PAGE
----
I also stress the idea of taking a small shed with you. When shed hunting, it's important to think small. Antlers will often fall in brush, get covered by leaves, or fall in crevices to where only one tine is visible. If you aren't thinking small and always looking for a rib cage-looking object, you will miss out on 80% of the sheds.
Walk and toss the shed in front of you numerous times throughout your hunt, and keep those eyes honed in on what they are looking for. It will only help and improve your chances of finding sheds.
Think Like a Buck (Walk Smarter, Not Harder)
There are many factors that come into this section. But what it all boils down to is think like a buck. Common sense says sheds are only going to be where bucks have been. So why waste time in places where you don't think a buck has spent time?
Think like a buck would in the late winter months. Food to bedding, bedding to food. I am no rocket scientist, but if there are no sheds in the area, you simply won't find sheds.
Your starting point should always be food. Find out where deer are feeding based of off past years late season encounters, previous scouting, and also available food. Then from there determine where you think the main bedding area is. Within that area, find the thickest places, especially on hills. Deer will often find high ground where the sunshine is touching for the longest period of time in the day as it sets to stay warm.
After you hit those spots, make sure to also check little secluded areas like the ends of fingers, points, and small clumps of trees in open areas where a buck may bed periodically between feeding breaks.
All in all, walk smarter, not harder. Of course you MUST put in many many miles and hours, but the importance of walking in the correct places instead of just covering every inch of field and timber cannot be emphasized enough.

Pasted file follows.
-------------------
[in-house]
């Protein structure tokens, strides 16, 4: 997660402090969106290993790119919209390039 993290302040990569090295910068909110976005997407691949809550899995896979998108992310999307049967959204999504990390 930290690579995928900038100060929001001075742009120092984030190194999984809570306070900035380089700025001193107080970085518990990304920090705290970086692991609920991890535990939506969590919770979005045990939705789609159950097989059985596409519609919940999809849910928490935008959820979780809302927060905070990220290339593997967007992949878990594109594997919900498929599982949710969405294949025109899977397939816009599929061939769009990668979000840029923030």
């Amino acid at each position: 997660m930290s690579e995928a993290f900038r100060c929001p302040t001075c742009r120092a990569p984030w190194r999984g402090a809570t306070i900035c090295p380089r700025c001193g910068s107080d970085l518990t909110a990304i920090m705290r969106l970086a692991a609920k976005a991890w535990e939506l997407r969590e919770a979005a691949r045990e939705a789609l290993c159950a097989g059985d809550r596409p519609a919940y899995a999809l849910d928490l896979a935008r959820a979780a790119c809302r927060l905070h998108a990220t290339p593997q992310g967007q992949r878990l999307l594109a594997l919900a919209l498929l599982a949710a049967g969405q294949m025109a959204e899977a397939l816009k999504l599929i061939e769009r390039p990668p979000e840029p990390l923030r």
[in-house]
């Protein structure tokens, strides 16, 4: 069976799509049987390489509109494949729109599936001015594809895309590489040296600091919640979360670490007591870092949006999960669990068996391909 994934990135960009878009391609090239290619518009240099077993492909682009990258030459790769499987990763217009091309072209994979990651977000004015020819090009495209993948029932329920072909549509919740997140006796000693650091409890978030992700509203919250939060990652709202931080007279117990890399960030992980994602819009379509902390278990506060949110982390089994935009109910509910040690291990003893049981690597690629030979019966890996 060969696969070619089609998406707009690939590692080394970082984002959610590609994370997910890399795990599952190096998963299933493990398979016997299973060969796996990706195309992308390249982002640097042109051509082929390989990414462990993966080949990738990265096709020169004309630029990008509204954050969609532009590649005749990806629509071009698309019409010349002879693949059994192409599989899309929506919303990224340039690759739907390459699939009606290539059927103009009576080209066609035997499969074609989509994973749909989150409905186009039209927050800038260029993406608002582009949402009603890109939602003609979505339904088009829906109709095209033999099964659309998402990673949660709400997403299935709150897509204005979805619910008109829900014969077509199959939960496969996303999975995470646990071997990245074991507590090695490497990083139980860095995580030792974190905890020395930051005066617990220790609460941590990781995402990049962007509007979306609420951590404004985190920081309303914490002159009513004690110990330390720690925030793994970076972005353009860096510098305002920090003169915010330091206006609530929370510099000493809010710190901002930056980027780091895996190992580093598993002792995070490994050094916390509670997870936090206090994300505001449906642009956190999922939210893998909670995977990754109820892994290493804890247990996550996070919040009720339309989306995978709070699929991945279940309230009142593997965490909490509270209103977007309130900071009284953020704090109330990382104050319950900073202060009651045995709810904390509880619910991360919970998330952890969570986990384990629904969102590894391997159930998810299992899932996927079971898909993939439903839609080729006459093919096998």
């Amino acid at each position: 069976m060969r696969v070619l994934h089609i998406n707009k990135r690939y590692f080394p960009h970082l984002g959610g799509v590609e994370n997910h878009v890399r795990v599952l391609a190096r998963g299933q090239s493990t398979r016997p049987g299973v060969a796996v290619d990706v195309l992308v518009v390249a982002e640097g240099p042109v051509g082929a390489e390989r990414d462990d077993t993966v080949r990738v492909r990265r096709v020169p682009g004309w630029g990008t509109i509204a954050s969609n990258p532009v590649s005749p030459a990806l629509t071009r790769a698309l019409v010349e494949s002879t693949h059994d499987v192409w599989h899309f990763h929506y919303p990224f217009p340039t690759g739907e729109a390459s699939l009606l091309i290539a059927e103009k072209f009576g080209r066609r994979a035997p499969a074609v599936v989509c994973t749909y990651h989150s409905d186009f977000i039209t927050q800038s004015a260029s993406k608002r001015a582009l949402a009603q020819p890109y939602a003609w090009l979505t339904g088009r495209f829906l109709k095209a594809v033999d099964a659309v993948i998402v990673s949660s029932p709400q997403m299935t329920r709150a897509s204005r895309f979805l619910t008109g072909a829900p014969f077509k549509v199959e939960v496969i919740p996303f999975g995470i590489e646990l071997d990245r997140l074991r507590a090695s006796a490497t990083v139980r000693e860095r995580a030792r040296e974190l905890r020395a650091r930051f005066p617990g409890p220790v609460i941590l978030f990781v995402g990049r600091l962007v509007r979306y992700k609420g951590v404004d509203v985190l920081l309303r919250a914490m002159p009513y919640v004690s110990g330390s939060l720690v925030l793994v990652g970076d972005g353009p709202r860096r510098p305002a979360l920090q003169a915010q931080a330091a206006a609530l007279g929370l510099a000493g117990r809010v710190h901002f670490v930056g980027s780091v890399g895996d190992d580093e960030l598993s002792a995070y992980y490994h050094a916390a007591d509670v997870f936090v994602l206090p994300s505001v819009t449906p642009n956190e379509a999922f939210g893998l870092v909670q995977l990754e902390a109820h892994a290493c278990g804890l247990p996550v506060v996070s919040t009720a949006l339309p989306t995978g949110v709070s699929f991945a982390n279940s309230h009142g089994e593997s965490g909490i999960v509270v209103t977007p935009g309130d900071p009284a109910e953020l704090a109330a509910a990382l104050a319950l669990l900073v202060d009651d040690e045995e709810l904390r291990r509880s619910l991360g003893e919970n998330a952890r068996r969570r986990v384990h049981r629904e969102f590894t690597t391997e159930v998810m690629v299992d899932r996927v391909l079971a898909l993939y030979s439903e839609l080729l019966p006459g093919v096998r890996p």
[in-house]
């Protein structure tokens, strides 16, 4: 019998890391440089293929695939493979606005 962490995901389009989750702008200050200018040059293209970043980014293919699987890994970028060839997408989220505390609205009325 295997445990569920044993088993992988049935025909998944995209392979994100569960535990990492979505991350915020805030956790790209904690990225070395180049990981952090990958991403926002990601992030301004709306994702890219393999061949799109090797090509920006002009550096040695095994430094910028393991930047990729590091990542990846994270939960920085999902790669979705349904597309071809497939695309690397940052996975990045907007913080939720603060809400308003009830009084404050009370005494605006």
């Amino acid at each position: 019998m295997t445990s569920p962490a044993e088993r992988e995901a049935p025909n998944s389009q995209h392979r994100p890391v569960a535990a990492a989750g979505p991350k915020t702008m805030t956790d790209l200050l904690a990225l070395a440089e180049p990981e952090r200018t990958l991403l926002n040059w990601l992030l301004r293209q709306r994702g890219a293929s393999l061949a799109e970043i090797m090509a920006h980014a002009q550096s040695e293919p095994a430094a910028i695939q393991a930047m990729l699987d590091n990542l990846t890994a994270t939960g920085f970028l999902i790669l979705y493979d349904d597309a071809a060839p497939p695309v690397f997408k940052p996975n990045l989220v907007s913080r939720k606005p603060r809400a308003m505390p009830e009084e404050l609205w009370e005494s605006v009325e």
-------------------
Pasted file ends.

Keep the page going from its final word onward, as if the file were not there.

Once you start to find enough sheds, your memory bank and knowledge builds and your eye begin to notice areas that make your mind scream...there might be a shed in there!
Once again, I do not claim to be an outstanding shed hunter. But I know my results from the past years have increased tremendously and I chalk it up to these three things the most. From finding three sheds in the previous six years to finding over 60 in the past two years, there is proof in the pudding.
Obviously there are many other things that come into play and help your chances. Overcast days to make the surroundings more dull so the tines pop visually, not pressuring a spot and pushing bucks out before they are dropped, having permission to places that hold deer late season but still getting there before others, and multiple hours on foot.
Focus on the three main points I elaborated on, and there is a good chance you will find more bone.
Shed hunting is a blast. Finding sheds to deer you have on trail camera is rewarding and exciting. This year I was lucky enough to harvest a buck I had found a shed off of the year before and it just adds to the story behind the hunt itself.
But most of all above anything else, enjoy the fresh air and have fun out there.